It indeed is one of the apparent paradoxes that the cinema as a medium which was responsible for popularizing the local culture and weaving into the story thereby giving it a pan India presence has given it a go by. The cinema makers to popularize it from the times of the Black & White era have evolved the manner in which the Krishna Janmashtmi is celebrated.
But along with the paradigm shift of the sociological profile of the lead players in the world of cinema, more so in the world of Hindi films, the exposition of Krishna Janmashtami through the world of cinema has slowly petered out. The moot point is whether cinema as a medium of expression of cultural ethos should abrogate its responsibility of providing the platform for such idioms? Surprisingly enough, the mainstream cinema seems to have abrogated its responsibility in this regard. If one tries to compile a list of such films providing exposition to vast diverse cultural idiom, the list may not reach even 10, though more than 300 films are made on a yearly basis.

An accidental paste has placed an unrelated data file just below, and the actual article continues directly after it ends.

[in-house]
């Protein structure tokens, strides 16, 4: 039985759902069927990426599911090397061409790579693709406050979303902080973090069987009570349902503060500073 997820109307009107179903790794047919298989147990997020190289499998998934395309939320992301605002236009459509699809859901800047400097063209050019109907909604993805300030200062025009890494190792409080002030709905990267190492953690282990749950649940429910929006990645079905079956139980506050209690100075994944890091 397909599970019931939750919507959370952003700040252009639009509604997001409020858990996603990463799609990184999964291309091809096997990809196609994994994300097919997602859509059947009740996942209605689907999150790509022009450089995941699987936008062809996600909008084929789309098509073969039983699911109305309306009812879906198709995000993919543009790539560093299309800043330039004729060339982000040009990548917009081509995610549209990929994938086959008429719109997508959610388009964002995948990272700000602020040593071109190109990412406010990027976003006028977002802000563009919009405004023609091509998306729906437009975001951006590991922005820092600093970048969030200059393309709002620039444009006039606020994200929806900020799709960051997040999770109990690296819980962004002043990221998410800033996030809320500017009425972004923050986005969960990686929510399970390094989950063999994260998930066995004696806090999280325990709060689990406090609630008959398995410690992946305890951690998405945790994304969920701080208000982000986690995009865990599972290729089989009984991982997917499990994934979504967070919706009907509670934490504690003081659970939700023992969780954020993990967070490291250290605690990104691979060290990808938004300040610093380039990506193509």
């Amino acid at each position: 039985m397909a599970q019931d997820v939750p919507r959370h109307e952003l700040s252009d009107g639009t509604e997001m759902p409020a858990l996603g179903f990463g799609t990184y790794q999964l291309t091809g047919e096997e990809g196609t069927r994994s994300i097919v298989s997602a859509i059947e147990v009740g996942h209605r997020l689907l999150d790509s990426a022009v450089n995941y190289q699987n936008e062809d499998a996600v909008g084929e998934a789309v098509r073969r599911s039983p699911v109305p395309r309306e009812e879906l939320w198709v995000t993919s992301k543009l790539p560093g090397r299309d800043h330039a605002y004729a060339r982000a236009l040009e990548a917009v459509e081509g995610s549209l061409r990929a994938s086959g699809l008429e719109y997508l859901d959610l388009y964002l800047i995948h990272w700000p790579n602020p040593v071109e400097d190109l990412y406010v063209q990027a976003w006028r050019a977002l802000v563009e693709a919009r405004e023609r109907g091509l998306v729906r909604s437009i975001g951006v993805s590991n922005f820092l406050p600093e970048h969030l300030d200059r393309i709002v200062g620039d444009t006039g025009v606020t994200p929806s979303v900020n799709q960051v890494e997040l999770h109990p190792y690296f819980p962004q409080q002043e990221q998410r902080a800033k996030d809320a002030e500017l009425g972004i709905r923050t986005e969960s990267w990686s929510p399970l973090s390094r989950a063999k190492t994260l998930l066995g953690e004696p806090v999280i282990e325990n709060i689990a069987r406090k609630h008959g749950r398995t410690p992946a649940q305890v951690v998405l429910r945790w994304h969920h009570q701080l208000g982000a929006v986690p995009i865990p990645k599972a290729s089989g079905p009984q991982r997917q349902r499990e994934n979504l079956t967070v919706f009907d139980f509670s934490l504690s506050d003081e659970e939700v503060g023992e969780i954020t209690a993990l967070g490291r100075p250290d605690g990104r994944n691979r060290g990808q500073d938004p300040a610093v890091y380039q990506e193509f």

It is through the world of cinema that the cultural continuum can be provided, and stories need to be woven around the exposition of such cultural expressions. For example, when we are fascinated about making Diaspora films, why can somebody not think about making a film where a person who has been staying outside country for a long time, comes back to India during Janmashtami, and is fascinated by Dahi Handi, and he stays back and prepares himself for the next year, and finally wins the award. After all, we all like the underdogs.
As the pressure of day-to-day existence is mounting on us, it is only through cinema that we can have vignettes of our glorious cultural past. Let’s not allow it to wither away, as cinema indeed has a vital role to play in cultural conservation for the continuum.